UAE sees rise in demand for organic food

High per capita income and more awareness of healthy food were cited in a UAE University study.

A customer picks up a box as he eyes up the produce on offer at Ripe market, Mushrif Central Park, Abu Dhabi, on April 25, 2015. Christopher Pike / The National
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ABU DHABI // Demand for organic food is growing rapidly in the emirates, according to a study conducted by UAE University.

Based on 300 respondents, the study attributed the rise to high per capita income, more awareness of healthy food and the diverse population.

“Consumers are willing to pay higher prices for certified organic food and that increases with age as they become more health conscious,” the study read. “Larger households and [Emiratis] are also more willing to pay for organic food than non-Emiratis, as the immigrants are usually low-paid workers and lack the necessary knowledge and resources to consume organic food.”

Dr Safdar Mohammed, UAEU chair of agribusiness and a contributor to the study, said he believed the trend began years ago.

“Consumers are a deciding factor,” he said.

“The three basic factors are income, education and the population. It’s been around in the UAE for the last few years but growth is not as it was expected because the production is still lacking.”

He blamed a lack of awareness by producers of organic farming systems.

“It needs a more specific growing system and they have to follow some regulations if they want to get certified,” Dr Mohammed said. “The Ministry of Environment and Water has been working with them in the last few years and this is what will bring the consumers’ trust. If they are asked to pay 30 to 50 per cent more, they want to make sure the product is organic. But we’re moving in the right direction and I know there is potential for organic in the UAE.”

The ministry is working with farmers to sell their produce.

“We need to develop more organic markets with the help of the private and public sectors,” he said. “We need to get more consumer trust on organic and maybe make more organic certification. We also need a lot of education and training programmes for farmers as they are still in the beginning stage of adopting this farming system so research and development is very important.”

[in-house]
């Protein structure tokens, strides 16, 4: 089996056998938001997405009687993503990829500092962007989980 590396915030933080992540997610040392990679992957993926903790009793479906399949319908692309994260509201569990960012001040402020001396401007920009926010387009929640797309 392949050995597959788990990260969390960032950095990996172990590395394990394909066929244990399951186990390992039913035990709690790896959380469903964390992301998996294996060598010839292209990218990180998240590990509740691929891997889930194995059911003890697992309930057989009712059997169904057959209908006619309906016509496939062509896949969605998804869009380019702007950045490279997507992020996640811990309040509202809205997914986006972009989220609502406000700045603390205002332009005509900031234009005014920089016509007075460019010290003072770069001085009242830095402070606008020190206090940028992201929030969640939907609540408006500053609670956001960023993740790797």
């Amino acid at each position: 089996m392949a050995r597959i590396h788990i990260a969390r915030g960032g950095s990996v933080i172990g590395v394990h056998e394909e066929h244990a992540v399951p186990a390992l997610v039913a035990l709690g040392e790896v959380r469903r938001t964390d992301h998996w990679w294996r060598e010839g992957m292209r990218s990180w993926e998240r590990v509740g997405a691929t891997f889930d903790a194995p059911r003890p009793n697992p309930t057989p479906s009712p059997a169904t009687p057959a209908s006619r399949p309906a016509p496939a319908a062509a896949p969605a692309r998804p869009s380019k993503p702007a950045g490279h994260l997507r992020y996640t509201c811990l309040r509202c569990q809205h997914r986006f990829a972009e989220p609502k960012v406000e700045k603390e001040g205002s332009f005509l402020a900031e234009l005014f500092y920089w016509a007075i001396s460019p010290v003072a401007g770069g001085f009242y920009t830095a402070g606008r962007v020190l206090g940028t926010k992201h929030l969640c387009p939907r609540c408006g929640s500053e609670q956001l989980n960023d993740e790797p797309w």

Agricultural experts say the GCC is experiencing an increase in lifestyle-related health problems, such as obesity, diabetes and cardiovascular diseases. This has prompted some consumers to pay more attention to their diet and to favour healthier options, including organic.

“There is also the factor of relatively high levels of disposable income for some residents in the GCC, which often translates into increased demand for high quality, fresh and organic produce,” said Nicholas Lodge, managing partner at agriculture consultancy Clarity in Abu Dhabi. “So, for a combination of reasons, demand is increasing, with estimates for the growth in organic food indicating a market worth approximately US$1.5 billion (Dh5.5bn) by 2018, up from perhaps $300 million in 2009.”

He said the increased availability of organic produce and the development of specialist retail offerings, such as stand-alone shops and expanded sections in leading retailers and supermarkets, also played a role.

“In terms of organic farming in the region, significant expansion has taken place and to the extent that these farms focus on high-quality organic produce and employ modern farming practices, with less use of potentially harmful inputs, this is perhaps a good thing,” he said.

“Farming in the region needs to be undertaken with care and consideration for the environment, making sure to produce in a sustainable manner, where the farmer gets a fair price for his produce and inputs are carefully controlled.”